The best medicine for AP®︎ exam stress? A claim testing review!

The best medicine for AP®︎ exam stress? A claim testing review!

By Bridgette Byrd O’Connor

Now that the glow of spring break has faded, there’s probably one pressing concern on your students’ minds. No, not the start of summer break—it’s the AP exam. If you’re racing to get through the last bits of content, and fear that you won’t have a lot of time for exam review, don’t worry, we have a plan for that! Some of our own creative World History Project (WHP) AP teachers devised an easy but thorough exam review that your students can do in one or two class periods using the AP® World History Course and Exam Description (CED).

I can already hear your students groaning at the mention of taking out a copy of the CED to review for the exam—I promise you, it’s not as bad as it sounds. While students probably lean toward binge watching a Crash Course review series for preparation (which is a useful way to spend their time), there’s really no better way to prepare for the AP exam than by using the document on which the exam is based. One of the most efficient and thoughtful ways to ensure that students understand the historical developments and the evidence for those developments is to turn the CED into a series of claims. Your students must then find the evidence that supports and refutes those claims. Even more exciting for you is that students will be doing most of the work and using an activity format with which they’re already familiar. [Cue drum roll.] I present to you the activity Claim Testing—AP Exam Review. (On second thought, maybe we should have also asked the teachers who created this for a more exciting activity name!)

 Claim testers posters. By OER, CC BY 4.0.

At this point in the WHP AP course, students should be familiar with the claim testing activity structure: they evaluate a set of claims and provide four pieces of evidence for that claim as well as one counterclaim. If your students need a refresher, have them review the Claim Testing—Globalization activity. But in this new activity, instead of having us give students the claims, they will be coming up with the claims themselves using the CED.

 Claim Testing—Globalization activity. By OER, CC BY 4.0.

One way of doing this is for students to write their claims using the final topic in each unit of the CED, where the review of that unit’s key concepts is listed. For example, students could write a claim for Unit 2 that provides an example for the “deepening and widening of networks of human interaction within and across regions” such as how the Mongols initiated a period of peace that generated increased trade along the Silk Road routes (CED 63). Evidence for this claim might include the Great Khan’s use of paper money “stamped with the emperor’s seal” that merchants accepted as payment for all types of goods, or how Chinggis Khan “turned most of the Silk Road into a safe and unified trade system.” Evidence to support a counterclaim might include how germs also traveled across these networks, decimating them during the thirteenth-century Black Death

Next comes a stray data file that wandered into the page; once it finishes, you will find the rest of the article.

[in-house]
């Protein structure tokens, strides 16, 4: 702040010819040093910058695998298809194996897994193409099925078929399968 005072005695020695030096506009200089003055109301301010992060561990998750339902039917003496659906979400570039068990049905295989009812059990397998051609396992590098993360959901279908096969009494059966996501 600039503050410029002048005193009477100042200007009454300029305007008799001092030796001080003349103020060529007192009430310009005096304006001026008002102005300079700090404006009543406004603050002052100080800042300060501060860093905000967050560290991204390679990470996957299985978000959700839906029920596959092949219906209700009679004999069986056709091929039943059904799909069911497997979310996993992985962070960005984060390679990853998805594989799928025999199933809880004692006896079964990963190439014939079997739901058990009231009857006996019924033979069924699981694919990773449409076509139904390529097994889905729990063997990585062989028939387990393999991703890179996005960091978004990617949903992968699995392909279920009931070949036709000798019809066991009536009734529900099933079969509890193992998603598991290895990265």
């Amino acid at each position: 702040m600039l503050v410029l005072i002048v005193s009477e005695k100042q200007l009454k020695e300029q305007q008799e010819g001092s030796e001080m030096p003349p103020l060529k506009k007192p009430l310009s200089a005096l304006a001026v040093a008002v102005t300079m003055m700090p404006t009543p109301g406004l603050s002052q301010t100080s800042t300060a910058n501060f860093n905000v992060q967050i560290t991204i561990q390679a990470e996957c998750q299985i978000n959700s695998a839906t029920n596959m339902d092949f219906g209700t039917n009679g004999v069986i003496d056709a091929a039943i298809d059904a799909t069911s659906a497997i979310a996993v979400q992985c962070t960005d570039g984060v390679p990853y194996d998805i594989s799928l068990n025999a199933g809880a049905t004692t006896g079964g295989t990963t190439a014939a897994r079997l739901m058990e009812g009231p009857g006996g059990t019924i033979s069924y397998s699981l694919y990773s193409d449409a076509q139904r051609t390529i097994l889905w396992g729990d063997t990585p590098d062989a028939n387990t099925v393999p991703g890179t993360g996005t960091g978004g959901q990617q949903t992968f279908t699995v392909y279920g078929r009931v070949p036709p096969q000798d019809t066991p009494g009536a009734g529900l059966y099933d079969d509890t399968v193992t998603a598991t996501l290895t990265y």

Topic 2.7 of the AP® World History Course and Exam Description highlighted to show the relevant historical developments covered in the example above. © College Board, Fall 2020.

Another idea would be to give each student group one of the AP themes and ask them to write four claims related to that theme with the requirement that each claim focus on a different unit of the CED. Groups would then write their four claims along with the evidence to support the claim and possible counterclaims. Students could then participate in multiple rounds of claim testing, with the group that wrote the claim acting as a judge to evaluate the proposed evidence and counterclaims.

Whatever method you use for having students write the claims, this activity will help them review the essential content needed to do well on the AP exam. How would you utilize the claim testing activity structure to create a review game for the AP exam? Share your ideas in the OER Project Community!

About the author:
Bridgette Byrd O’Connor holds a DPhil in history from the University of Oxford and taught the Big History Project and World History Project courses and AP® US government and politics for 10 years at the high-school level. In addition, she’s been a freelance writer and editor for the Crash Course World History and US History curricula. She’s currently a content manager for the OER Project.  

Cover image: Student taking an exam. © Commercial Eye/Getty Images.

  • I've actually organized my online review sessions that I've done around this same strategy.  I identify that trend that meets that objective, give some examples, then students complete some SBMC questions which show that, and when we've gone through all the trends and examples that I've identified.  I have them write a topic sentence that works with the claim.  The online sessions seem to have a good flow that way and provide a structure for the students.